Shadow Moon, the protagonist of American Gods, doesn’t just have “an outstandingly improbable name,” as his new employer Wednesday says. In both Neil Gaiman’s 2001 novel and Bryan Fuller and Michael Green’s new television adaptation, he has outstandingly improbable bad luck.

The series premiere of the urban fantasy epic follows Shadow as he’s released from prison only to find that his wife has died, his best employment prospect is from a con man, his airplanes are waylaid, and mythical creatures fight and lynch him.

“They did not yet have a word in their language for miserable.”

The premiere, “The Bone Orchard” opens with a group of Vikings as they struggle with a series of hostile environments: a sea that refuses to put wind in their sails and a land that refuses to provide shelter or food. In an effort to reverse their bad fortune, they pray to a god the narrator refers to as “the Allfather.” This is Odin, the most powerful god in the Nordic pantheon. They resort to increasingly violent methods of capturing his attention like gouging each other’s eyes out and battling to the death. The last part does the trick.

The bloodsoaked sequence holds a grisly beauty that’s trademark Bryan Fuller — but the most important takeaway is not the savage artistry. Rather, it’s that Odin is fueled by war, and actions that look barbaric to one culture are sacred to another.

Ian McShane as Wednesday and Ricky Whittle as Shadow in 'American Gods'
Wednesday and Shadow meet on an airplane

“Today’s my day.”

The crux of American Gods is the relationship between ex-con Shadow and mysterious con man Wednesday. As this episode sets up, they have a constant interplay of light and shadow, of banter mixed with Shadow’s frustration and Wednesday’s grandiose manipulation. Their first meeting on the airplane perfectly encapsulates this. (Wednesday: “I offer you the worm from my beak, and you look at me like I fucked your mom?” Shadow: “Sorry, you’re just the first person I talked to who wasn’t an asshole.” Wednesday: “Give me time.”).

As played by Ian McShane, Wednesday oozes charisma and intelligence, but however charming he seems, don’t forget that cold open, which shows what it takes to please Odin. Mild spoiler alert, Wednesday is no ordinary man.

The Orgasm of Death scene in 'American Gods'
Yetide Badaki as Bilquis in 'American Gods' 

“Worship me.”

Somewhere in America, a man gets eaten by a vagina. This notorious scene is known as the Orgasm of Death to book readers. Aside from a slight tweak (Bilquis meets her victim on an internet date on the show; in the book she’s a prostitute), it’s a shockingly faithful adaptation. Although American Gods has not spelled it out yet, Bilquis is the Queen of Sheba. Just as Odin’s power is rooted in war, hers is rooted in sex. Her partner is unappealing by traditional standards because the emphasis of the scene is on Bilquis. Before the sex she’s uncertain and even timid; after consuming him, she’s invigorated and glowing. It’s validation through sex made graphically literal.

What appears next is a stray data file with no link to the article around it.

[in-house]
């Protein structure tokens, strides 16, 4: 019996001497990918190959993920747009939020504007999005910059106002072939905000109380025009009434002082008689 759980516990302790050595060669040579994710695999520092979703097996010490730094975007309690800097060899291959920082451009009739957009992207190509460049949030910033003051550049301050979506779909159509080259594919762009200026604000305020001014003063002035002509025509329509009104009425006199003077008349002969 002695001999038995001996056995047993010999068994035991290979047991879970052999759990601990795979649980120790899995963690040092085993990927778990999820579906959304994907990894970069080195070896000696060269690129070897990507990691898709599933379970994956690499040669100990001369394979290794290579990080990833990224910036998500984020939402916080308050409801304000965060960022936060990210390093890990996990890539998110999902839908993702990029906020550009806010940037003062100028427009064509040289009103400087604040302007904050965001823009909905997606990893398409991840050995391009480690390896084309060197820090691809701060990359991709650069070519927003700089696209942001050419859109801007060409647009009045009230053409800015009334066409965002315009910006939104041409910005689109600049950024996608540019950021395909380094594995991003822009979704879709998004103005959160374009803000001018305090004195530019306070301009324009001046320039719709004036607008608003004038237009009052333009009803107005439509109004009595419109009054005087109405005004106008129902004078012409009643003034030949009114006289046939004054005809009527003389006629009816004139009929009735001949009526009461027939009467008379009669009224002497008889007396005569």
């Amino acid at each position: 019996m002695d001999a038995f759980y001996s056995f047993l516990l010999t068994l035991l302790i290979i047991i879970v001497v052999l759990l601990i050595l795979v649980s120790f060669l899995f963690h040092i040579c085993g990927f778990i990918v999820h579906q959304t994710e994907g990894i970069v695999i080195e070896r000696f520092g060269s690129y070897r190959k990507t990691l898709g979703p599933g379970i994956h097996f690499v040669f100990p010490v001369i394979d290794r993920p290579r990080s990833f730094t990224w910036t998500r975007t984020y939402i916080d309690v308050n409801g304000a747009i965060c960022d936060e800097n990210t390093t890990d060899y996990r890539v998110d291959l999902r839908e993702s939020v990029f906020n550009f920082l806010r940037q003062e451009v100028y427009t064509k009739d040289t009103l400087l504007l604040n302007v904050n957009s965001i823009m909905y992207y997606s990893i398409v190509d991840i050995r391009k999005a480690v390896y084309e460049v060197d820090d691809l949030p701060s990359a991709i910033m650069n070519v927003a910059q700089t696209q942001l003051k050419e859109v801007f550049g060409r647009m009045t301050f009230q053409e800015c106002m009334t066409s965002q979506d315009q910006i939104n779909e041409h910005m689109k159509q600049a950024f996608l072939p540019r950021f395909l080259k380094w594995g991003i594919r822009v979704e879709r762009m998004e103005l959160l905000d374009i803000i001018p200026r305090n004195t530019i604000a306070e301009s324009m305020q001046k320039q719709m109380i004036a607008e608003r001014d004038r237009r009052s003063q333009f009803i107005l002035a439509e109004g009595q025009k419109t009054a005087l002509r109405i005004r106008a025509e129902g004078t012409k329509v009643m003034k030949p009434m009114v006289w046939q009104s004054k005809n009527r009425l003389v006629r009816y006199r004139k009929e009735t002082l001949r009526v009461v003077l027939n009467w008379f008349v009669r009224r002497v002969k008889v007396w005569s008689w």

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When it’s not following Shadow’s surreal odyssey with Wednesday, American Gods revolves around gods that struggle to stay relevant after their believers abandon them. Bilquis’s attempt is the most visceral, which makes her an apt god to begin with.

Pablo Schreiber as Mad Sweeney in 'American Gods'
Pablo Schreiber as Mad Sweeney in 'American Gods' 

“Aren’t you a little tall for a leprechaun?”

After Shadow reluctantly accepts Wednesday’s offer of employment, the leprechaun Mad Sweeney provokes him into a bar brawl. Although Mad Sweeney is a dick, he doesn’t fight Shadow on a whim. His reasons will be revealed later in the story. In the book, he has a trucker-trash aesthetic that was ubiquitous in the early 2000s (remember Ashton Kutcher’s trucker hat?). In keeping his undershirt but giving him a slightly madcap hipster undercut, the show has updated it into a derivative look to suit the modern era.

Ricky Whittle as Shadow Moon in 'American Gods'
Ricky Whittle as Shadow Moon in 'American Gods' 

“We don’t give a fuck about him or anyone else like him anymore.”

“The Bone Orchard” ends on Shadow hanging in a tree. This happens after an unpleasant visit with Technical Boy, a New God who represents the internet. He’s essentially the Joffrey of American Gods, and just like Mad Sweeney, the show has wisely given his aesthetic a facelift. In the book, he resembles a stereotypical early 2000s hacker; the show has turned him into a combination of an Instagram star and a YouTuber just waiting for an inevitable reveal that he’s a Nazi internet troll.

His attack is also amplified. In the book he simply has his henchmen beat Shadow; in the show they lynch him. The show is honing in on race and the consequences of internet trolling more precisely than Gaiman’s novel did. Shadow is racially ambiguous in the book, often passing as white or prompting questions about whether he’s Spanish or a Gypsy. In the show, he’s not someone who can easily pass as white, and the horrific image of him getting lynched proclaims the show’s intention loud and clear. American Gods is not shying away from the ugliest sides of America: the racism, the violence, the xenophobia.

It’s a bold beginning that signifies the show’s willingness to simultaneously lean into the source material’s weirdest aspects and avoid the trap of using it as a Bible, which is somewhat fitting given that it’s all about deconstructing religion. The nature of belief and the way America worships is hardly stagnant, and the key to this show’s success is its ability to understand that.


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American Gods Season 1 airs on Sunday nights at 9 p.m. Eastern on Starz.

Photos via Starz